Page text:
Formation, LLC, Corps Creating a Sole Proprietorship, the Simplest Business Entity

When an individual person owns and operates a business alone, that business is called a "Sole Proprietorship." It is the easiest form of business to set up and, by far, the least costly and with virtually no legal formalities.

Using Fictitious Business Names or Trade Names

A sole proprietorship can operate under the name of the business owner or under an assumed or fictitious name, which is also known as the "trade name" of the business. The owner may wish to register an official name for their business that is different than his or her own name, e.g. "Acme Car Repair Service." If a fictitious business name is used, it is usually required to be registered within the county or city in which the business owner lives. Examples of the types of businesses which use fictitious business names include freelance photographers, single owner hair salons, construction companies who take jobs on contract, writers, sales people who work for commission, etc. When conducting business, a sole proprietor can both pay and receive bank checks that use the name of the business owner and not the name of the business. Unlike corporate law, a sole proprietor may co-mingle business money and personal money in a single bank account in their name.

Business License Requirements

A sole proprietor may need to obtain a business license for certain types of work, although this bears no relation to the formation of a sole proprietorship in itself. A business that offers a product for sale may require a seller's license from the state and may need a zoning permit from a local planning board. People who want to start such a business should first check with their city, county and state for more specifics on these few requirements. It is frequently advisable to consult with an experienced business lawyer who may be familiar with all the rules, regulations and requirements that are necessary in order to operate a specialized business.

Sole Proprietors Have Personal Liability – Consider a Small Corporation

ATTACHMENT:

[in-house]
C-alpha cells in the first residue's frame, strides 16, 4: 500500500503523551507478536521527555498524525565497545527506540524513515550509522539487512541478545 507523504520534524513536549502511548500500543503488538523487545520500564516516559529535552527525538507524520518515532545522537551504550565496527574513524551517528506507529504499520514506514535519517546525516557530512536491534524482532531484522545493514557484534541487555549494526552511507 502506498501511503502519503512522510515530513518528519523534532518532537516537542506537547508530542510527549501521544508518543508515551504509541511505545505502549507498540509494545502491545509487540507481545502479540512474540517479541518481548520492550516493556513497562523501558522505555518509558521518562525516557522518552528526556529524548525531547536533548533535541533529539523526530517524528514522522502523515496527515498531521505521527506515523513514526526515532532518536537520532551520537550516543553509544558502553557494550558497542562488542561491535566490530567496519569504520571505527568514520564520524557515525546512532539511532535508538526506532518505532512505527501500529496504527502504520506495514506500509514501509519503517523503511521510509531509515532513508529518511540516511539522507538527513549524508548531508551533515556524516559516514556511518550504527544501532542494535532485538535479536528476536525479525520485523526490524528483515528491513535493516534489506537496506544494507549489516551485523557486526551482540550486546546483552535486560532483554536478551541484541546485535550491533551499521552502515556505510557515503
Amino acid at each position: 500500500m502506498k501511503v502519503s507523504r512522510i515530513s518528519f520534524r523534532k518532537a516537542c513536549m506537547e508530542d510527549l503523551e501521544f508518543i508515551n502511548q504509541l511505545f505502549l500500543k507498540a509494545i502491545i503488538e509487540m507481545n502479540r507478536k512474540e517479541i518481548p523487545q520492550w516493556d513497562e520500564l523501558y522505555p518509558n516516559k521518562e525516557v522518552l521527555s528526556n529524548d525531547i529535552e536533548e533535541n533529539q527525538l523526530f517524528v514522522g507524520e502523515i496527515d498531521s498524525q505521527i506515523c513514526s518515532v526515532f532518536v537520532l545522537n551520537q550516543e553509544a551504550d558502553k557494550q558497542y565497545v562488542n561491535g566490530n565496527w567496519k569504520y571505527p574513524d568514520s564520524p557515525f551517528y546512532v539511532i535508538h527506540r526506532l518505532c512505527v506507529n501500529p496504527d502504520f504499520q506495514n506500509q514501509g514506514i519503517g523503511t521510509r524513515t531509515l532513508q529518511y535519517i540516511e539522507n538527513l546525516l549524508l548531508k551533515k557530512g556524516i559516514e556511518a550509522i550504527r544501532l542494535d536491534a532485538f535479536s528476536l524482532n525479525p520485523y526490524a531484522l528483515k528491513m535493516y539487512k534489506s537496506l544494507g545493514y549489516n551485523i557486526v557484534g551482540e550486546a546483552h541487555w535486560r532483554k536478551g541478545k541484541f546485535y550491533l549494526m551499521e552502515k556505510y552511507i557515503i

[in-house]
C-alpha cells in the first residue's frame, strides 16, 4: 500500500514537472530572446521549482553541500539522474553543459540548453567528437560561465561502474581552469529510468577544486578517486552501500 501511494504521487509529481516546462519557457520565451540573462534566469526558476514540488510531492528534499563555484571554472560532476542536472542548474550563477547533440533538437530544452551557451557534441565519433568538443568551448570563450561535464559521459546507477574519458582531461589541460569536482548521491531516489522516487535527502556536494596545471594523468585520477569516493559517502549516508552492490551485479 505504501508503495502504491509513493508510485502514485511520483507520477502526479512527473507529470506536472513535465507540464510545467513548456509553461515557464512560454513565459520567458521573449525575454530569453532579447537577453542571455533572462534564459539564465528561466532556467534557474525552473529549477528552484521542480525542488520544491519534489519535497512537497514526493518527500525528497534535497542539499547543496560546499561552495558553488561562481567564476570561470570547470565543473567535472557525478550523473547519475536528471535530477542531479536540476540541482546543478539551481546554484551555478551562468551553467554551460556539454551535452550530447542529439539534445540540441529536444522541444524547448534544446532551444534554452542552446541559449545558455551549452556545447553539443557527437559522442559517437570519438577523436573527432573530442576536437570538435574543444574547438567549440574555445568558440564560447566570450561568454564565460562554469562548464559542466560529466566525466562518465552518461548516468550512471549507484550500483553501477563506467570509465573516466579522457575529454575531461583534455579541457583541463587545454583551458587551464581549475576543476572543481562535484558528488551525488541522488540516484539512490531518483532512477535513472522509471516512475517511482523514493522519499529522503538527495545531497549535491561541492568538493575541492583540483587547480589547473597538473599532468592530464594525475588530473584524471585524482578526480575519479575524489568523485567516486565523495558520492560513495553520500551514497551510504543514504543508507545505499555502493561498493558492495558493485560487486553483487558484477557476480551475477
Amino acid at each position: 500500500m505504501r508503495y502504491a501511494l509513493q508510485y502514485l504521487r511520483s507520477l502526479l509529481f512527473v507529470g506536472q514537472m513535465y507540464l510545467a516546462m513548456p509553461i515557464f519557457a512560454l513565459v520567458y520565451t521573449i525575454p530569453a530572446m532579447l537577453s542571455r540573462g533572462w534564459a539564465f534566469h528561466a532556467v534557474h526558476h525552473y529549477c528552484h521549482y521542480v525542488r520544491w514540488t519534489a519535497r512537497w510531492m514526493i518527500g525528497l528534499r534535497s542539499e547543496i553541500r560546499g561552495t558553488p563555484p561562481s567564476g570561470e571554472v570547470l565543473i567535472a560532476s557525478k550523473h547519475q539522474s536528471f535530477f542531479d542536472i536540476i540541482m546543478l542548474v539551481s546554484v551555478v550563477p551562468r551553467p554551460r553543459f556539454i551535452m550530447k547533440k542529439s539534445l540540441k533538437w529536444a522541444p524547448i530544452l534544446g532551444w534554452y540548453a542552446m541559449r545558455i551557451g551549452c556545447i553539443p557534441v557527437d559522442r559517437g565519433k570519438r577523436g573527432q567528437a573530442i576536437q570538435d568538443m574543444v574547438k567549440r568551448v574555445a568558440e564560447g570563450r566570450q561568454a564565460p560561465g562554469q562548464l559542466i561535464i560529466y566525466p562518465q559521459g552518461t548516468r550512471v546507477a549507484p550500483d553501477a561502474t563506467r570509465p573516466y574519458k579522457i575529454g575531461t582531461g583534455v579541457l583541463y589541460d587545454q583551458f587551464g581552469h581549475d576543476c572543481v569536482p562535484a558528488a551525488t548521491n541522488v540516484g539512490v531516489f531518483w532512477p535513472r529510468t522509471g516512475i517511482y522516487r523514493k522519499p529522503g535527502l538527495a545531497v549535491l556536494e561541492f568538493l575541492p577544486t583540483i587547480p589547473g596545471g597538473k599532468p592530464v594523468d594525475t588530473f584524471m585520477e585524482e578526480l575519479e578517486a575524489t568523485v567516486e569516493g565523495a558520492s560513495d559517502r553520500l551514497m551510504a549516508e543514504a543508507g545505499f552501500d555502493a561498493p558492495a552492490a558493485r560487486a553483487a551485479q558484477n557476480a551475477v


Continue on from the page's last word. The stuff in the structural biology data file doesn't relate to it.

Any person starting a small business should be aware of the benefits as well as the legal risks involved in running a sole proprietorship. When a sole proprietor signs contracts for his or her business, that business owner is personally responsible to fulfill the contract. The business and the person running the business are considered the same legal entity -- unlike corporations which are considered a separate legal "person" apart from the business owner(s). As a result, a sole proprietor is personal liable for all the debts of the business – including loan payments – regardless of whether the business fails. If someone is injured as a result of negligence while physically on the business property, the plaintiff can sue the business owner personally for any damages suffered. A sole proprietor is held personally liable for the cost of defending and losing potential lawsuits. An award for damages against the sole proprietorship can be executed against the business owner's home, bank account, retirement account, investments and personal assets. As a result of the significant risk of personal liability, most sole proprietors find it more practical to eventually convert a sole proprietorship into another business form, usually a small corporation like a Limited Liability Corporation (LLC). As opposed to sole proprietorships, corporations such as an LLC will protect the owner from personal liability.